Sometimes I wonder what this country would be like without the local media. President Jacob Zuma recently lashed out at them for not being patriotic, asking for positive reporting on the country and government. I have no problem with the president’s plea, as long as the government does its job and the poor and voiceless do not suffer in the process.
The media has played a crucial role in uncovering shocking truths about what our government officials get up to with taxpayers’ money. One such example is the case of Dina Pule, the former communications minister accused of using public funds to take her boyfriend on expensive trips abroad. The reports led to her sacking. Another example is the Masibambisane saga.
This presidential NGO, run by the president’s cousin Deebo Mzobe, wanted more than a billion rands from government to implement a food security programme. This NGO was recently dropped by the Department of Agriculture, Forestry and Fisheries, and the Department of Rural Development and Land Reform denied ever having ties with it. The point is that media reports on this issue put so much pressure on the two departments that they eventually decided to do away with the organisation.
Media to the rescue
A few weeks ago, Farmer’s Weekly published an article on Bopang, a co-operative that started off with more than 470 people placed on just over 460ha of land during the 1990s. I cannot understand the thinking behind putting so many people on such a small piece of land and expecting them to run a farming business. It’s hardly surprising that, of those 470 original members, more than 98% packed up and left; the department had effectively abandoned them.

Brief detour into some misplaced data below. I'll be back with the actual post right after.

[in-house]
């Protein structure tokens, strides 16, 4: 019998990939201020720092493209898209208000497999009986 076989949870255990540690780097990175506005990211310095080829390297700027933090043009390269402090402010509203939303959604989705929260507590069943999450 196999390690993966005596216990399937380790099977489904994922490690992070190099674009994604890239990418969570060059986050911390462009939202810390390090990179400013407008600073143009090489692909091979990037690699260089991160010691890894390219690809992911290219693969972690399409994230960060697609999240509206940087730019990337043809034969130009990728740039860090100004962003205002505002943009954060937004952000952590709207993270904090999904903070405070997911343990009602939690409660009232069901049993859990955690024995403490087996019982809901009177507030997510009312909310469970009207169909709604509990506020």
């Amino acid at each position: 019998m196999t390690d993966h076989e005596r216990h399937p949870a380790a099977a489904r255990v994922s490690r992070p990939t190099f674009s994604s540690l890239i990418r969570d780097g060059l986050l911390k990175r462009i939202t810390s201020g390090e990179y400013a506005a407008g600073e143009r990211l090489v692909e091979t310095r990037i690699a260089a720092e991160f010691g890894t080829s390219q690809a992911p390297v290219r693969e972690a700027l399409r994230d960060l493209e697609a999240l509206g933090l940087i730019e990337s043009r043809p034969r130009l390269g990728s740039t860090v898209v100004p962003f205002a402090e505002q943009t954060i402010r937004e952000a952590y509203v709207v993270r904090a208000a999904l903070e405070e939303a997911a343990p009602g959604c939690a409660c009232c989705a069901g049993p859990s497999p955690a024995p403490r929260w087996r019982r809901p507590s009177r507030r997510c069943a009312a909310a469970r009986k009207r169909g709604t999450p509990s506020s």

In fact only seven members remained. They were determined to farm, despite the fact that the department kept abusing them. After 15 years, the settlement money promised to them was still not paid, nor did they have a title deed or lease agreement, making them squatters on their own land. This is because these were poor, voiceless people. They talked, yet no one listened. A quick walk around the farm revealed the poor conditions they were living under.
One has to ask: what kind of people work in the Bela-Bela department of rural development? They were aware of the situation but simply did not care. Farmer’s Weekly wrote to the department to enquire about the matter, but received no answer. Instead, officials crept quietly to the remaining members and made promises.
The last I heard, a lease agreement had been drafted and should be delivered by now. The department also issued a notice to the tenant – who had refused to leave – to evacuate the farm. In two weeks, the department accomplished what it had failed to do in 15 years. And the sad part is that it wasn’t as if the officials had a genuine change of heart and now started caring; they did it to save their own skin and prevent embarrassment to the government.
How many more Bopangs are out there, and who will give them a voice?